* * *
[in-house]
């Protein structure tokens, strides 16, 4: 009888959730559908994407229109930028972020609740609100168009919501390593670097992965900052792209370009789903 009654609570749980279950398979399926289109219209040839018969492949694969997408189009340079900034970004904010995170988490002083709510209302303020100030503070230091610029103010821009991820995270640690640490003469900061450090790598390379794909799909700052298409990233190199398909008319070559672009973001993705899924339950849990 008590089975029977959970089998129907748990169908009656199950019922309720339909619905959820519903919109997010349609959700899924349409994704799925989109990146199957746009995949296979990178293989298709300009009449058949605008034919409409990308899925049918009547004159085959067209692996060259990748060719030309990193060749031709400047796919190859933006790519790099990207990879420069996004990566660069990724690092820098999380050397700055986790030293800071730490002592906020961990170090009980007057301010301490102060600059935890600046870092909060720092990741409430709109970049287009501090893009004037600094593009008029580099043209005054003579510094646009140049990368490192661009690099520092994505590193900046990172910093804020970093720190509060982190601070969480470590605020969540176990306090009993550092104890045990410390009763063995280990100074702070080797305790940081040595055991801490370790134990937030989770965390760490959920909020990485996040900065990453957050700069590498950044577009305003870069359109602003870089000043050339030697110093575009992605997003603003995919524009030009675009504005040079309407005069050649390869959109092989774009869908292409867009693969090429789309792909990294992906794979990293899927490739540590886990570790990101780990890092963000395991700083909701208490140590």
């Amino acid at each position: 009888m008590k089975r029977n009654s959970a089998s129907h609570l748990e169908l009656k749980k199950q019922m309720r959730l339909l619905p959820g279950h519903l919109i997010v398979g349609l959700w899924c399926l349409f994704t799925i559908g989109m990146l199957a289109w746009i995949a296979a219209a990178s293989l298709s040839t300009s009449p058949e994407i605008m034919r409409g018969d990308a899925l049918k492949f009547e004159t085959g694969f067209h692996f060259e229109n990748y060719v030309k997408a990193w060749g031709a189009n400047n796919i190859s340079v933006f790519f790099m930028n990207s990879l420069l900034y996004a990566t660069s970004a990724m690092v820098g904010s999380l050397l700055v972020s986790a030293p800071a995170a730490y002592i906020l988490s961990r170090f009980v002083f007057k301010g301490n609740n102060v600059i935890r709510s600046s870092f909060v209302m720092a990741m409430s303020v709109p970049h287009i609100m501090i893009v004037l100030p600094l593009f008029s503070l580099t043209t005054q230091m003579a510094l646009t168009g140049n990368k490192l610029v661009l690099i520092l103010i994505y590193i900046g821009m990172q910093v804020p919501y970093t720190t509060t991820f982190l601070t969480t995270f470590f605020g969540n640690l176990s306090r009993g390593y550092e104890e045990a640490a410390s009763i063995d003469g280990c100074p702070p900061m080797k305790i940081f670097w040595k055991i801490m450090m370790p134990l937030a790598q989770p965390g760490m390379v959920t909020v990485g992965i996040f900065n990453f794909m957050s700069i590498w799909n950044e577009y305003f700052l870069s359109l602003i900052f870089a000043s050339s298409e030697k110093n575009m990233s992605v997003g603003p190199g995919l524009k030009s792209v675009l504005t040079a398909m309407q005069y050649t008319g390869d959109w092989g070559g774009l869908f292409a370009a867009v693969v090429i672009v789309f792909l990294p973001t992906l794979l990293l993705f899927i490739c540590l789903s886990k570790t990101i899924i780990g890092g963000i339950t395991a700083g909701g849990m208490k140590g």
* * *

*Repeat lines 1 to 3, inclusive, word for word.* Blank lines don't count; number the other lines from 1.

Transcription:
[in-house]
């Protein structure tokens, strides 16, 4: 009888959730559908994407229109930028972020609740609100168009919501390593670097992965900052792209370009789903 009654609570749980279950398979399926289109219209040839018969492949694969997408189009340079900034970004904010995170988490002083709510209302303020100030503070230091610029103010821009991820995270640690640490003469900061450090790598390379794909799909700052298409990233190199398909008319070559672009973001993705899924339950849990 008590089975029977959970089998129907748990169908009656199950019922309720339909619905959820519903919109997010349609959700899924349409994704799925989109990146199957746009995949296979990178293989298709300009009449058949605008034919409409990308899925049918009547004159085959067209692996060259990748060719030309990193060749031709400047796919190859933006790519790099990207990879420069996004990566660069990724690092820098999380050397700055986790030293800071730490002592906020961990170090009980007057301010301490102060600059935890600046870092909060720092990741409430709109970049287009501090893009004037600094593009008029580099043209005054003579510094646009140049990368490192661009690099520092994505590193900046990172910093804020970093720190509060982190601070969480470590605020969540176990306090009993550092104890045990410390009763063995280990100074702070080797305790940081040595055991801490370790134990937030989770965390760490959920909020990485996040900065990453957050700069590498950044577009305003870069359109602003870089000043050339030697110093575009992605997003603003995919524009030009675009504005040079309407005069050649390869959109092989774009869908292409867009693969090429789309792909990294992906794979990293899927490739540590886990570790990101780990890092963000395991700083909701208490140590």
């Amino acid at each position: 009888m008590k089975r029977n009654s959970a089998s129907h609570l748990e169908l009656k749980k199950q019922m309720r959730l339909l619905p959820g279950h519903l919109i997010v398979g349609l959700w899924c399926l349409f994704t799925i559908g989109m990146l199957a289109w746009i995949a296979a219209a990178s293989l298709s040839t300009s009449p058949e994407i605008m034919r409409g018969d990308a899925l049918k492949f009547e004159t085959g694969f067209h692996f060259e229109n990748y060719v030309k997408a990193w060749g031709a189009n400047n796919i190859s340079v933006f790519f790099m930028n990207s990879l420069l900034y996004a990566t660069s970004a990724m690092v820098g904010s999380l050397l700055v972020s986790a030293p800071a995170a730490y002592i906020l988490s961990r170090f009980v002083f007057k301010g301490n609740n102060v600059i935890r709510s600046s870092f909060v209302m720092a990741m409430s303020v709109p970049h287009i609100m501090i893009v004037l100030p600094l593009f008029s503070l580099t043209t005054q230091m003579a510094l646009t168009g140049n990368k490192l610029v661009l690099i520092l103010i994505y590193i900046g821009m990172q910093v804020p919501y970093t720190t509060t991820f982190l601070t969480t995270f470590f605020g969540n640690l176990s306090r009993g390593y550092e104890e045990a640490a410390s009763i063995d003469g280990c100074p702070p900061m080797k305790i940081f670097w040595k055991i801490m450090m370790p134990l937030a790598q989770p965390g760490m390379v959920t909020v990485g992965i996040f900065n990453f794909m957050s700069i590498w799909n950044e577009y305003f700052l870069s359109l602003i900052f870089a000043s050339s298409e030697k110093n575009m990233s992605v997003g603003p190199g995919l524009k030009s792209v675009l504005t040079a398909m309407q005069y050649t008319g390869d959109w092989g070559g774009l869908f292409a370009a867009v693969v090429i672009v789309f792909l990294p973001t992906l794979l990293l993705f899927i490739c540590l789903s886990k570790t990101i899924i780990g890092g963000i339950t395991a700083g909701g849990m208490k140590g």